Yes, yes, I know; the family that slays together stays together. But why is it that of all the astonishing plays in Will Shakespeare’s oeuvre, it is this story of a homicidal Scottish King that gets reimagined the most frequently?
There is, of course, the lugubrious MacBird, in which the 36th President dispatches the 35th to assume power; there is the delightful Christopher Walken movie Scotland, Pa., where an ambitious young couple fry the owner of a donut shop to take over the operation (the shop, of course, is “Duncan’s Donuts”); there is even MacHomer, Rick Miller’s one-actor show in which the Thane of Cawdor takes on the unmistakable characteristics of a well-known nuclear power plant employee. And now the good local playwright Chris Stezin has invented yet another iteration — Mack, Beth, having its world premiere at Keegan Theatre. It is, I’m sad to say, a disappointment.
Macbeth provides a template, and Stezin dutifully paints by the numbers. Do we need an aging monarch who yearns to leave his empire to his son? William Aitken is Robert Duncan, the founder of one high-tech firm which has just acquired another. Do we need a brashly ambitious couple, prepared to do anything to acquire power, and a great condo? Meet Elizabeth Wright MacIlraith (Jennifer J. Hopkins) and William “Mack” MacIlraith (Andrew Keller) — he, a smoothly rapacious business whiz; she, a public relations maven who finds power, in Henry Kissinger’s phrase, to be the ultimate aphrodisiac.
Do we need weird sisters, with the power to prognosticate? Emily Cerwonka, Izzy Smelkinson and Tyasia Velines are three geeks (Stezin’s term) who spend the day in the coffee shop on their devices, following the market and periodically telling Mack what his next move should be. How about a loyal friend who will eventually be betrayed? Josh Sticklin is James Shaw, the war hero and Mack protégé.
And thus Stezin sends them on their path — the same path Shakespeare sent his similar characters down, four hundred years ago. Mack has honchoed the acquisition and is rewarded by a huge salary increase, but he wants more — an ownership stake in the company. Beth urges him to plunge the knife in Duncan’s back and take power; as she does she becomes more and more — well, just think of Lady Macbeth’s “unsex me now” scene, and then imagine the opposite of unsex. Then bad things happen. Then more bad things happen.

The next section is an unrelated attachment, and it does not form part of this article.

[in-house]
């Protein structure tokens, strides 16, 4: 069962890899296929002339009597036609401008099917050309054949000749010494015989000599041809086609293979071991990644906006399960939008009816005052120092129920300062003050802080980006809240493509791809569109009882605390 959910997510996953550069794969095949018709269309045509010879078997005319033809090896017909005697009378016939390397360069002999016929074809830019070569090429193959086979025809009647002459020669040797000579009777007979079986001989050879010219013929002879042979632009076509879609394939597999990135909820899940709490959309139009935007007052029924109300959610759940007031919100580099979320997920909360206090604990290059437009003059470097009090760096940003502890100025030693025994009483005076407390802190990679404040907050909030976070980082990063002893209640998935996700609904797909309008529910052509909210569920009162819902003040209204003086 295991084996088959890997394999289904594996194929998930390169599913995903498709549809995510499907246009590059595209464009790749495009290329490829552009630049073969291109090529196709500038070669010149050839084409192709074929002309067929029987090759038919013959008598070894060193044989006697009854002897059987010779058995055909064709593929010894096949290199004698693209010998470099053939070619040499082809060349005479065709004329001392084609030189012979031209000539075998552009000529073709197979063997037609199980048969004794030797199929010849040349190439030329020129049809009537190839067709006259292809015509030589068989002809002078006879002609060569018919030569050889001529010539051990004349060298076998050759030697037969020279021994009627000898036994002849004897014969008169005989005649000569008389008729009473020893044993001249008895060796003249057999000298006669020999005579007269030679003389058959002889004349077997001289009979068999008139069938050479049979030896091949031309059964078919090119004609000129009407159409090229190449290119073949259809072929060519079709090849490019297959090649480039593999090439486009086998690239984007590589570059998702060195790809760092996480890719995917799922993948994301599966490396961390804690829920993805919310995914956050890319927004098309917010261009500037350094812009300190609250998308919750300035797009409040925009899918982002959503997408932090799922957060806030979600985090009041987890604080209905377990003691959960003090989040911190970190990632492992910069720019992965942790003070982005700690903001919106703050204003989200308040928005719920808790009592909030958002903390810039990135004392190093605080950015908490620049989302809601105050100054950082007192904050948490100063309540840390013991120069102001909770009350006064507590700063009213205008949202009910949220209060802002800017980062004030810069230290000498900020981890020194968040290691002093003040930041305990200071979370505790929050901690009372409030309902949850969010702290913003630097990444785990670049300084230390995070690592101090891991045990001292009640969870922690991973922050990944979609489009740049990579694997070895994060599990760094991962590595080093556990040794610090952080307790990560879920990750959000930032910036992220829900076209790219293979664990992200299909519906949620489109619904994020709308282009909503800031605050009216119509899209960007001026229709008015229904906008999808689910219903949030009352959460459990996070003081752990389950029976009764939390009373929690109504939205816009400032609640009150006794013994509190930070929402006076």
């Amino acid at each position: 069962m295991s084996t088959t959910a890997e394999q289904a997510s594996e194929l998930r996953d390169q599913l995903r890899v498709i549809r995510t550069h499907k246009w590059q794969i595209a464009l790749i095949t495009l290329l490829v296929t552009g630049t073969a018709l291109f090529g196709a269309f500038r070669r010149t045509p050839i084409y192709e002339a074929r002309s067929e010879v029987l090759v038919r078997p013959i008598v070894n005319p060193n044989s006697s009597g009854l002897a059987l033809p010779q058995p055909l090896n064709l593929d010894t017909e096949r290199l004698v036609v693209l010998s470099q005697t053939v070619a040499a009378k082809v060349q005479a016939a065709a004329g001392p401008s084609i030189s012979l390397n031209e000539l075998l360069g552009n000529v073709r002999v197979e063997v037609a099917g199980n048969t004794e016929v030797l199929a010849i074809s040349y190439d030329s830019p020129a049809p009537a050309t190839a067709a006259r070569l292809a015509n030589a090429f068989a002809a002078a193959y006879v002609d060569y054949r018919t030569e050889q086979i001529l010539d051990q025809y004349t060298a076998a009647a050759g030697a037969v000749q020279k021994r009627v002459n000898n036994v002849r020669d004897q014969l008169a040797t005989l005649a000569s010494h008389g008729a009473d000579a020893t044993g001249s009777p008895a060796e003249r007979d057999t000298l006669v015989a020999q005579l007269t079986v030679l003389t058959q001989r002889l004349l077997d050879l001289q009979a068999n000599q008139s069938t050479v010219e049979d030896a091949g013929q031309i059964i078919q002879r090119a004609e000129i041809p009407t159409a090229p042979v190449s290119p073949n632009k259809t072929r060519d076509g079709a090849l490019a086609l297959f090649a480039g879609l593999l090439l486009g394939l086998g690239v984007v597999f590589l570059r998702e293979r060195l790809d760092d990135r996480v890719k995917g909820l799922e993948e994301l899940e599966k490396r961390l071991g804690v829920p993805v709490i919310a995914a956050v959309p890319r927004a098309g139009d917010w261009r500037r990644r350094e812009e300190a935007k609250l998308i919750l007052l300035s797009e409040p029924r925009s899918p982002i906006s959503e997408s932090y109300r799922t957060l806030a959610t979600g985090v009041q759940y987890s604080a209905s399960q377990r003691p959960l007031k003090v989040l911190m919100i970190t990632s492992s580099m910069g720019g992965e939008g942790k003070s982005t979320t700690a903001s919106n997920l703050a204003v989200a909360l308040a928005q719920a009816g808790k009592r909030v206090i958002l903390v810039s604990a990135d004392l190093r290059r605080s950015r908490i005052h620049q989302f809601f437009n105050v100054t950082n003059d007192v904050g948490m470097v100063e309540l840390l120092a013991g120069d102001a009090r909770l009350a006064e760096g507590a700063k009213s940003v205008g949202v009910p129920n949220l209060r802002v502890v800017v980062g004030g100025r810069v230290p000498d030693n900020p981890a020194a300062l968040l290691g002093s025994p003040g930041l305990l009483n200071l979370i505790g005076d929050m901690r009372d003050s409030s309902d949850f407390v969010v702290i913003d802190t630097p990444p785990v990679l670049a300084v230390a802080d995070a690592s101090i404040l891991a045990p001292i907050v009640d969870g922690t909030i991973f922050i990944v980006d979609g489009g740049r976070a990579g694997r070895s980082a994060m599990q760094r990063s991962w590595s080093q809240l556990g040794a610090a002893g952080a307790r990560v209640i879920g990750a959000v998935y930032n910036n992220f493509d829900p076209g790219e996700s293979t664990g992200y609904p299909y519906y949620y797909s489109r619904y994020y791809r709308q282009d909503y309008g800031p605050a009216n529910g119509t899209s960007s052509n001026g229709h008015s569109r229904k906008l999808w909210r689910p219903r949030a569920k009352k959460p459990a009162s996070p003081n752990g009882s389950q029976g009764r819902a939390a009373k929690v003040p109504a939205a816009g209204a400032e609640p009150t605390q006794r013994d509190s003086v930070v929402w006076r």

But to what end? MacHomer and Scotland, Pa were funny, juxtapositioning our absurd everyday lives with the bloody design of Shakespeare’s play. MacBird sought to challenge Lyndon Johnson’s legitimacy in the teeth of the Viet Nam war. On the other hand, Mack, Beth seems designed simply to show that what was true in 1606 is also true in 2017.
But is it? The story of the manipulative woman who satisfies her urge to power through her husband has been around since approximately the time of Eve, but does it make sense today? Lady Macbeth cried “unsex me now” precisely because the restrictions on her sex made it impossible for her to boldly acquire power in her own right, but Beth is a name partner in her public relations firm. Her strivings for additional power through her husband (she wants enough leisure time to sit on the boards of nonprofits, which believe me is not the kick she imagines it to be) seems like mere gluttony.
The result is dialogue which seems forced and uncomfortable. Aitken — a fine actor — is particularly unconvincing as the corporate lord (Sarah Holt does good work as his wife), although he is much better once Duncan goes off the rails. The entire first Act, which sets up and consummates Mack’s betrayal of Duncan, is painfully slow; director Mack Ripa’s cast (with exceptions, which I’ll discuss later) utters dialogue as though they are speaking the lines they have only after considering, and rejecting, three or four alternatives.